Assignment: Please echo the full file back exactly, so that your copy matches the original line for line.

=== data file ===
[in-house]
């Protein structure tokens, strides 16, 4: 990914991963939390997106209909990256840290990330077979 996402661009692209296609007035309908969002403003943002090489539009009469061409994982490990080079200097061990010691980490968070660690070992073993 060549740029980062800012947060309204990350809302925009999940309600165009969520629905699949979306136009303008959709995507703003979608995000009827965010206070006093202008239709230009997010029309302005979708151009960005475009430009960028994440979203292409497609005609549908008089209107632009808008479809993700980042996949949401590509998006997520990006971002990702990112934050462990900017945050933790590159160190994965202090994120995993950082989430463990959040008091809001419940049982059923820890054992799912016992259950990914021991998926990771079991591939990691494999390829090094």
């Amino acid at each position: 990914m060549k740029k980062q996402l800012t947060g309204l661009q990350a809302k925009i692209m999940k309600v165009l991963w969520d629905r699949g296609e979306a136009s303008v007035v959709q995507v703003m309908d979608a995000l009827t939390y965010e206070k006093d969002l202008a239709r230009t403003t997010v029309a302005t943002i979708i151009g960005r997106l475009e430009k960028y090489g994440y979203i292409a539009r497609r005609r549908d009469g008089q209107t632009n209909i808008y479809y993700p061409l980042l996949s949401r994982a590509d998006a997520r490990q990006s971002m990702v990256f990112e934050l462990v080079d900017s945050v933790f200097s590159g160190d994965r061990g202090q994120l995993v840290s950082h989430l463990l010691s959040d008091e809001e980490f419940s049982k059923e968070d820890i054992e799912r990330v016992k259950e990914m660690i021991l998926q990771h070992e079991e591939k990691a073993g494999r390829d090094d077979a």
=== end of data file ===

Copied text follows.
[in-house]
């Protein structure tokens, strides 16, 4: 990914991963939390997106209909990256840290990330077979 996402661009692209296609007035309908969002403003943002090489539009009469061409994982490990080079200097061990010691980490968070660690070992073993 060549740029980062800012947060309204990350809302925009999940309600165009969520629905699949979306136009303008959709995507703003979608995000009827965010206070006093202008239709230009997010029309302005979708151009960005475009430009960028994440979203292409497609005609549908008089209107632009808008479809993700980042996949949401590509998006997520990006971002990702990112934050462990900017945050933790590159160190994965202090994120995993950082989430463990959040008091809001419940049982059923820890054992799912016992259950990914021991998926990771079991591939990691494999390829090094």
């Amino acid at each position: 990914m060549k740029k980062q996402l800012t947060g309204l661009q990350a809302k925009i692209m999940k309600v165009l991963w969520d629905r699949g296609e979306a136009s303008v007035v959709q995507v703003m309908d979608a995000l009827t939390y965010e206070k006093d969002l202008a239709r230009t403003t997010v029309a302005t943002i979708i151009g960005r997106l475009e430009k960028y090489g994440y979203i292409a539009r497609r005609r549908d009469g008089q209107t632009n209909i808008y479809y993700p061409l980042l996949s949401r994982a590509d998006a997520r490990q990006s971002m990702v990256f990112e934050l462990v080079d900017s945050v933790f200097s590159g160190d994965r061990g202090q994120l995993v840290s950082h989430l463990l010691s959040d008091e809001e980490f419940s049982k059923e968070d820890i054992e799912r990330v016992k259950e990914m660690i021991l998926q990771h070992e079991e591939k990691a073993g494999r390829d090094d077979a």